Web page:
TPM News

The new Rasmussen poll of the California Senate race shows Republican former Hewlett Packard CEO Carly Fiorina continuing to trail Democratic Sen. Barbara Boxer, despite Fiorina's landslide win in Tuesday's GOP primary.

The numbers: Boxer 48%, Fiorina 43%. The survey of likely voters has a ±4.5% margin of error. The previous Rasmussen poll from a month ago had Boxer ahead of Fiorina by 45%-38%.

The TPM Poll Average has Boxer ahead by 45.7%-40.2%.

Sharron Angle, the Republican nominee for Senate in the top-tier race against Senate Majority Leader Harry Reid, has recruited some big-name talent coming off her win in the Republican primary: The media team that previously helped Republican Sen. Scott Brown pull off his big victory in Massachusetts.

Angle has signed up Prosper Group, which managed Brown's website and fundraising operation, the Associated Press reports. Brown was able to raise $12 million online, in a race in which he defeated Democrat Martha Coakley in heavily-Dem Massachusetts. Reid already had over $9 million on hand as of May 19, according to FEC reports, and reportedly plans to raise as much as $25 million total for the race.

The TPM Poll Average has Angle ahead of Reid by 45.2%-40.5%. The Democrats plan to take down Angle by playing up her various extreme stances and associations, such as her ties to the Oath-Keepers, her backing of a Scientologist-designed prison drug rehab program, her opposition to Social Security, etc.

The first tapes made from wiretaps on the phones of former Illinois Gov. Rod Blagojevich and his associates were played yesterday in Blago's corruption trial in Chicago federal court.

The tapes paint the former governor as desperate for campaign funds.

In one tape, Blagojevich can be heard telling his brother, Rob, to hit up everyone he can for donations, hoping to reach a $4 million campaign goal.

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Democrats are continuing to hammer House Minority Leader John Boehner for suggesting that the government should bear some of the financial burdens of the Gulf oil spill, despite the fact that his office now insists BP should cover every last cent.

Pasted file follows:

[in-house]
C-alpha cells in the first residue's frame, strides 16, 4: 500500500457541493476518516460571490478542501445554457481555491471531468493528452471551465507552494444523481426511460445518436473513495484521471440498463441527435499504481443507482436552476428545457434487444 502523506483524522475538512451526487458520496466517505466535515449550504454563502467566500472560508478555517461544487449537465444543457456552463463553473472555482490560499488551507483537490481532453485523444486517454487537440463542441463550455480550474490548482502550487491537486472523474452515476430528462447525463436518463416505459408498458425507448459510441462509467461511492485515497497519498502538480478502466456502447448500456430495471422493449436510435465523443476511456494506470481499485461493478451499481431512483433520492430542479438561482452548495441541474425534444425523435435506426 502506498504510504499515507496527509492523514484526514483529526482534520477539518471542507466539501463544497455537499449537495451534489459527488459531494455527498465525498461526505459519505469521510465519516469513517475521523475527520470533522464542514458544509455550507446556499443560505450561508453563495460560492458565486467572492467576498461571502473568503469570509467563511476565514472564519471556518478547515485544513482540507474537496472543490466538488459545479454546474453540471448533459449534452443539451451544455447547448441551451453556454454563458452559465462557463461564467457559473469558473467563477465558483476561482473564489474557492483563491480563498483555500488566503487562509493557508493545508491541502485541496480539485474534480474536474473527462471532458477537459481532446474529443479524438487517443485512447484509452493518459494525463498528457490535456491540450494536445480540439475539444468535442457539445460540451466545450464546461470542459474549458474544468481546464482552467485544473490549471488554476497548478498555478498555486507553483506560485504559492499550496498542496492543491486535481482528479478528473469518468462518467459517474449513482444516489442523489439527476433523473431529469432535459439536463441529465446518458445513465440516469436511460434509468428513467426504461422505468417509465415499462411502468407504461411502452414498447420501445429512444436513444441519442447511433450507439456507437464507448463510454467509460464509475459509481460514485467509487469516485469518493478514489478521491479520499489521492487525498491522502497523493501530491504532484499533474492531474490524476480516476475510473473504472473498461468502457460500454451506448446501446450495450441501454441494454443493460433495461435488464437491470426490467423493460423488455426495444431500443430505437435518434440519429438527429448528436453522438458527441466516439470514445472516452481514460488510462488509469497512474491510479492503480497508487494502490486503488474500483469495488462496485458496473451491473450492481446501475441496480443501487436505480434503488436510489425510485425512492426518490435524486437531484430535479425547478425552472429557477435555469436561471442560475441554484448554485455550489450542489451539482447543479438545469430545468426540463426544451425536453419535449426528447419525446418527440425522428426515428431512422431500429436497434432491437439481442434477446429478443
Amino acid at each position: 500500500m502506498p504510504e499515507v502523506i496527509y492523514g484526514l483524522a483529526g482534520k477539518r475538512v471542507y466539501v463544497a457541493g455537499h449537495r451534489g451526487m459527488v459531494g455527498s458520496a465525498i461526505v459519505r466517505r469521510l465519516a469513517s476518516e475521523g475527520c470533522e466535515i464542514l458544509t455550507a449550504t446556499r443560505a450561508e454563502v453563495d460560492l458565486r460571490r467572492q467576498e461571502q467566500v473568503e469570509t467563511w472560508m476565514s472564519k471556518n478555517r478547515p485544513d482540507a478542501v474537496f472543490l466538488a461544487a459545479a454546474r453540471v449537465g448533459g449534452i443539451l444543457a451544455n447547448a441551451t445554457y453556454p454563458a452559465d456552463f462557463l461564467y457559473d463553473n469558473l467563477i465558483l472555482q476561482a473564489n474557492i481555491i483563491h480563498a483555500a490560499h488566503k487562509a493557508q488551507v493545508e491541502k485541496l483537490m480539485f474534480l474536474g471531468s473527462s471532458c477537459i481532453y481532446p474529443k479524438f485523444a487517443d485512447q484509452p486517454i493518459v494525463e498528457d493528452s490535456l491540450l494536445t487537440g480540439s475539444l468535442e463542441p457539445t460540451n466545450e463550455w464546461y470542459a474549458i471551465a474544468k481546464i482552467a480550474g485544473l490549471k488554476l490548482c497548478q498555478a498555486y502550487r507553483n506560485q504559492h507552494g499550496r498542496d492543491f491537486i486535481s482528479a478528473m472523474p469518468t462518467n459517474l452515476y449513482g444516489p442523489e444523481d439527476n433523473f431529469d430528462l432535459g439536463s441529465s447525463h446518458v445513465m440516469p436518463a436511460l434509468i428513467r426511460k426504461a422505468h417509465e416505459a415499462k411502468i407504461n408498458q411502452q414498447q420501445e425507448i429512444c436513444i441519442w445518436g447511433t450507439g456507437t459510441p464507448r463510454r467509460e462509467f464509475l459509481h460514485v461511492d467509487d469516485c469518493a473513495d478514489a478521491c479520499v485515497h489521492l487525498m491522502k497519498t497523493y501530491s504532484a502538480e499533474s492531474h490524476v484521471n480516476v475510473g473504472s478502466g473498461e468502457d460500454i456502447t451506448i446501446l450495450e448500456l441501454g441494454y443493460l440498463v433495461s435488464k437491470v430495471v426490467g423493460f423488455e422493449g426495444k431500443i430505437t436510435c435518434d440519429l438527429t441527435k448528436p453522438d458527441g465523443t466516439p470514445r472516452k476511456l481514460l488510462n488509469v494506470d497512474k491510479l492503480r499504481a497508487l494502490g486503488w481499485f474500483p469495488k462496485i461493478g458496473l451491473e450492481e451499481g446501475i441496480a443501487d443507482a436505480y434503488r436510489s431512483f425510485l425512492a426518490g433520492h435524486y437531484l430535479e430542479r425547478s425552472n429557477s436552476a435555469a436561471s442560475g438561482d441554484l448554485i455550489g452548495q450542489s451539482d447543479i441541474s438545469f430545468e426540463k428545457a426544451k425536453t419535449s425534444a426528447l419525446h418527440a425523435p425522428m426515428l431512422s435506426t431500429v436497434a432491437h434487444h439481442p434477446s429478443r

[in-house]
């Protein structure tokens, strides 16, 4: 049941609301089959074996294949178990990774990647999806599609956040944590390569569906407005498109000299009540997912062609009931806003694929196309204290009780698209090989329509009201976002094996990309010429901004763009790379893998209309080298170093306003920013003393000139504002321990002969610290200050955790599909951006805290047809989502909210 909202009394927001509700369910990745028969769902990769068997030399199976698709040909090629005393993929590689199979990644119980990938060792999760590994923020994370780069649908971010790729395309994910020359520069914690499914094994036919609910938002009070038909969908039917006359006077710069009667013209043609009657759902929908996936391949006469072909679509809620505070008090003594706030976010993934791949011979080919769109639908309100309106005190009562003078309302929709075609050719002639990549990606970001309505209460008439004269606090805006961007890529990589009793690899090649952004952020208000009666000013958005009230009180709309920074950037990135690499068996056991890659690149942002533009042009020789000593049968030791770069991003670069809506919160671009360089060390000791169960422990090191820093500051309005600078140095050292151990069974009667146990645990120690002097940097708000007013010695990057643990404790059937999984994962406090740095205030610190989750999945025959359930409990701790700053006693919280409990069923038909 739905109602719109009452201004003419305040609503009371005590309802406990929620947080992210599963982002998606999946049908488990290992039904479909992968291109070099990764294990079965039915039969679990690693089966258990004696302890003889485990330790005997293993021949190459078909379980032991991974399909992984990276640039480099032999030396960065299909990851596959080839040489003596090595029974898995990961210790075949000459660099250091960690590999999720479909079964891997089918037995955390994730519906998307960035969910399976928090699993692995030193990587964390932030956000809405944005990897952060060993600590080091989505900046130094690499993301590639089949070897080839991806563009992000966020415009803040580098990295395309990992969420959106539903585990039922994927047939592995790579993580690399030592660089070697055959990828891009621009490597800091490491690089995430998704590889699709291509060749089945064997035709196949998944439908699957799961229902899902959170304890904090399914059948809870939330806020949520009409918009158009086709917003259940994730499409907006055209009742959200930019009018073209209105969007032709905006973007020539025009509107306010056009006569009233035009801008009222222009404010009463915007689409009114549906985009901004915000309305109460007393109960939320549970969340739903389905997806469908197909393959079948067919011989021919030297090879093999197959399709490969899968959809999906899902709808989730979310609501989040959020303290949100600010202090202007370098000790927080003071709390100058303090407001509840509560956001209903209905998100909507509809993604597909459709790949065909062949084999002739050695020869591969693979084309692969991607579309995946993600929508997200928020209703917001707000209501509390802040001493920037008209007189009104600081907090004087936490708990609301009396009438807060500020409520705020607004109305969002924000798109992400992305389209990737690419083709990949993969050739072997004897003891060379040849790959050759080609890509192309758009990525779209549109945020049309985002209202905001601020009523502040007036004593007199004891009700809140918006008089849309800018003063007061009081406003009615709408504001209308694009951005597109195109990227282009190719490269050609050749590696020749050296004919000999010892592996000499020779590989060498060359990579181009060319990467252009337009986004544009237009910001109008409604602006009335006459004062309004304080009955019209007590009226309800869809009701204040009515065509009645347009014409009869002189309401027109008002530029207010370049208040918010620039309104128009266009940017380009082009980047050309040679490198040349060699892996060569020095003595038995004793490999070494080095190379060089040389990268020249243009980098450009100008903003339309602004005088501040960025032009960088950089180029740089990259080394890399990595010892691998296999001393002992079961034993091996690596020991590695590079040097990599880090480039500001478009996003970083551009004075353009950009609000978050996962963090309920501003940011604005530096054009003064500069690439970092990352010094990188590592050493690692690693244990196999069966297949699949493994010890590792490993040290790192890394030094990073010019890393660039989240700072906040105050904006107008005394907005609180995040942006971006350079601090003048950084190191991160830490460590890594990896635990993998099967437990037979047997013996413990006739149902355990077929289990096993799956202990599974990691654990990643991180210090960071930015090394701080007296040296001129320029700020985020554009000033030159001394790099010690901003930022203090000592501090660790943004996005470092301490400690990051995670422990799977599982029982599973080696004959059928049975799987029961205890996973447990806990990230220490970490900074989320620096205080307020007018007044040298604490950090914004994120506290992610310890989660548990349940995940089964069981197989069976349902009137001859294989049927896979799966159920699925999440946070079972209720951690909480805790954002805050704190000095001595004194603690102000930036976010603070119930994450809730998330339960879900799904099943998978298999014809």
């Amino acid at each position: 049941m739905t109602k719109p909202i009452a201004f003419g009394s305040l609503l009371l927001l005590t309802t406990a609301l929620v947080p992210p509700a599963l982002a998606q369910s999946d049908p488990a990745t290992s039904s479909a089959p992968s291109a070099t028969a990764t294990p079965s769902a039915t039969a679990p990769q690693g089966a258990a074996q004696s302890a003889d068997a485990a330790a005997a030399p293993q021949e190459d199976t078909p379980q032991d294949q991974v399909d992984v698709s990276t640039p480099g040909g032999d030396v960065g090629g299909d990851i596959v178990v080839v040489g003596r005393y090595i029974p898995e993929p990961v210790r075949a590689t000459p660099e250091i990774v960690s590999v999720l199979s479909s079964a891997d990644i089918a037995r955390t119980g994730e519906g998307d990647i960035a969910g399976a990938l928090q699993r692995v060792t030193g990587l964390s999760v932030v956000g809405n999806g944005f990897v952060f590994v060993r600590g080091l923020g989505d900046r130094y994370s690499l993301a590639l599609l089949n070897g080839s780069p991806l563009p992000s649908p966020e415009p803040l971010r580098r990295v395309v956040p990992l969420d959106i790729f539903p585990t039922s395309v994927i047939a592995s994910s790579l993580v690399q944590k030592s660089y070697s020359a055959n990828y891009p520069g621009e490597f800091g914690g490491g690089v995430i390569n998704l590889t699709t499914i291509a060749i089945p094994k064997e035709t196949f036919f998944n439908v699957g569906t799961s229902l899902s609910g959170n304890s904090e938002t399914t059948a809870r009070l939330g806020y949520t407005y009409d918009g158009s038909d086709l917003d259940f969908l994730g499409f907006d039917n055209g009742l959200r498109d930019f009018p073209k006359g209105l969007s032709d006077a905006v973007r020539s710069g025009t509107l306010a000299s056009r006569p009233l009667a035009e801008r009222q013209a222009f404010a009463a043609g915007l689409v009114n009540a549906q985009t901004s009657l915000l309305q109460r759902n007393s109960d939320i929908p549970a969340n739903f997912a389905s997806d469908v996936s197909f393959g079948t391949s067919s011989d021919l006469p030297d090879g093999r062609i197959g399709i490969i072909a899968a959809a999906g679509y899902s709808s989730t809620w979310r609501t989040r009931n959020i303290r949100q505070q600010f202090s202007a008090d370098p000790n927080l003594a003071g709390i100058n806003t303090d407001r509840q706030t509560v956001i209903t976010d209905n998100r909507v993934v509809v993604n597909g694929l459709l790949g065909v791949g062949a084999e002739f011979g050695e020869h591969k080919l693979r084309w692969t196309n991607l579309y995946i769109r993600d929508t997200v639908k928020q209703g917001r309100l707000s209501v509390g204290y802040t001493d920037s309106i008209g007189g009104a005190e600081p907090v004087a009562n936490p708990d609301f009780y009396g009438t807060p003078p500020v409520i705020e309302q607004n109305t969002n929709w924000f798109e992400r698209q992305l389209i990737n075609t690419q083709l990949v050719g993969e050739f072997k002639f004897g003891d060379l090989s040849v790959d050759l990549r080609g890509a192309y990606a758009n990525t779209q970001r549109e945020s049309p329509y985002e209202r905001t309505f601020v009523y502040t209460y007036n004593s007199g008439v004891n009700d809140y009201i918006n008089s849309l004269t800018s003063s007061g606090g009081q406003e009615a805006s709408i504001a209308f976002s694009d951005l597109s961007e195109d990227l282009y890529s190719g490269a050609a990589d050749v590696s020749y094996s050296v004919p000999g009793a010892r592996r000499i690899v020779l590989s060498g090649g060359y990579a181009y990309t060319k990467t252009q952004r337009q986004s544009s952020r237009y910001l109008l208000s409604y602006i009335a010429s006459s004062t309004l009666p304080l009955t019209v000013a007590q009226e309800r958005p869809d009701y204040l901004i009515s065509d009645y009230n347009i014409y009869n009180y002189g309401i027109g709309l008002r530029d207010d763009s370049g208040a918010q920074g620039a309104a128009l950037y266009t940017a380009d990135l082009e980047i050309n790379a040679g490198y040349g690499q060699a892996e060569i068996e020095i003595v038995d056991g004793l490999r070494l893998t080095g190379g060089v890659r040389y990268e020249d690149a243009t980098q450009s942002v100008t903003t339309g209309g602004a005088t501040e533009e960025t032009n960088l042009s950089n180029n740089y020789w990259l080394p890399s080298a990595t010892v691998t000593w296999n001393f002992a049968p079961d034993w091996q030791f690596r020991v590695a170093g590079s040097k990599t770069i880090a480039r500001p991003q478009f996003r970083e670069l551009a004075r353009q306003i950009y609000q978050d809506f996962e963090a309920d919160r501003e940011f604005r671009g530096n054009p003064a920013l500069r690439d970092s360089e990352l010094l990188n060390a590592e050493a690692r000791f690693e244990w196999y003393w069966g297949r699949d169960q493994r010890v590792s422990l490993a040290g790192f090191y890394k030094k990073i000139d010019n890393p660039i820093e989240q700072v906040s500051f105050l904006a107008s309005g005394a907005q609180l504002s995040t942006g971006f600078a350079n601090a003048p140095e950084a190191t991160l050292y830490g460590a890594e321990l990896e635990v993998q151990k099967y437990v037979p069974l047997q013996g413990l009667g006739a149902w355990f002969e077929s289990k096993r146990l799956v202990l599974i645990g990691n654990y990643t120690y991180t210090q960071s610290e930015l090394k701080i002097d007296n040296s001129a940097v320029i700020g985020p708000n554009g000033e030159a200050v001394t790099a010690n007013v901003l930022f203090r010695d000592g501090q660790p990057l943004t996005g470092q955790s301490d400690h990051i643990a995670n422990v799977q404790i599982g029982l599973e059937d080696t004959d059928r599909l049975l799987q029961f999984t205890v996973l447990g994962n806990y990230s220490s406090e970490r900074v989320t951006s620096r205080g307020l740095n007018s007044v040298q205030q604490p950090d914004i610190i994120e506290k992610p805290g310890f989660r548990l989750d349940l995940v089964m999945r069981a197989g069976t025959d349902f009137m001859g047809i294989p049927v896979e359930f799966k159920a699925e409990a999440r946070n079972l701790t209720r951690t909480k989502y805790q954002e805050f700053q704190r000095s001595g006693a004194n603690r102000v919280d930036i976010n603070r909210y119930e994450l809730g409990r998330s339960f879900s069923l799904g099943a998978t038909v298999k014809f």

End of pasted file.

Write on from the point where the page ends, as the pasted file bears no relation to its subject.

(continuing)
At her weekly press event this morning, House Speaker Nancy Pelosi reaffirmed her commitment to holding BP fully accountable for the spill, and backed a legislative initiative to lift a $75 million liability cap on oil companies...but she also snuck in a pot shot.

Asked by a reporter to respond to Boehner's contention that any changes to the liability law should be kicked down the road, Pelosi couldn't resist.

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The new Rasmussen poll of the Nevada gubernatorial race shows Republican Brian Sandoval, a former federal judge who easily defeated incumbent Gov. Jim Gibbons in the GOP primary, way ahead of Democratic Clark County Commission Chair Rory Reid, son of Senate Majority Leader Harry Reid.

The numbers: Sandoval 54%, Reid 31%. The survey of likely voters has a ±4.5% margin of error. This result in fact shows little movement from previous polls, before Sandoval's much-expected primary win over the scandal-plagued Gibbons. The previous Rasmussen poll, from all the way back in late March had Sandoval ahead 55%-34%. The TPM Poll Average has Sandoval ahead 52.3%-36.2%.

As we've previously noted, this race is quite unique, with a father and son appearing together on the same statewide ballot as the elder Reid simultaneously seeks re-election to his Senate seat. At the time I wrote the post in December, I asked various political experts whether they knew of a prior high-profile example. They did not -- this might actually be the first time in U.S. political history.

In an interview on MSNBC this morning, House Speaker Nancy Pelosi mentioned that the root of the financial crisis lies in the policies of the Bush administration.

So, reporter Chuck Todd asked whether voters would tire of hearing Pelosi and her party blame today's problems on the last president.

"When do you feel like that runs out with the public?" Todd asked.

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Jon Stewart had Minnesota Governor Tim Pawlenty on his show last night, and asked him whether he was planning on running for President in 2012. Pawlenty replied that he doesn't have the things a candidate needs to run these days: "I don't have a billion dollars. I don't have novelty. I don't have a big schtick."

"What do you mean like a ventriloquist dummy?" Stewart asked.

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Using catchy slogans and scary rhetoric, the Republicans have done a masterful job of painting themselves as the party of austerity and fiscal discipline. "Where are the jobs?" "Runaway deficits." "Government takeover." After years of profligacy, they say, they've gotten religion, and can be trusted to run the show once again. But scratch lightly and, just below that veneer, you'll find that nothing has changed at all.

"I've admitted that Republicans made their fair share of mistakes when they had the majority in this institution," said House Minority Leader John Boehner at his weekly press conference yesterday morning. "But I think our members have learned their lessons."

The lesson, though, is that Republicans were right all along--tax cuts can cure all that ails the country--and that they just fell into a brief trap of allowing too much discretionary spending.

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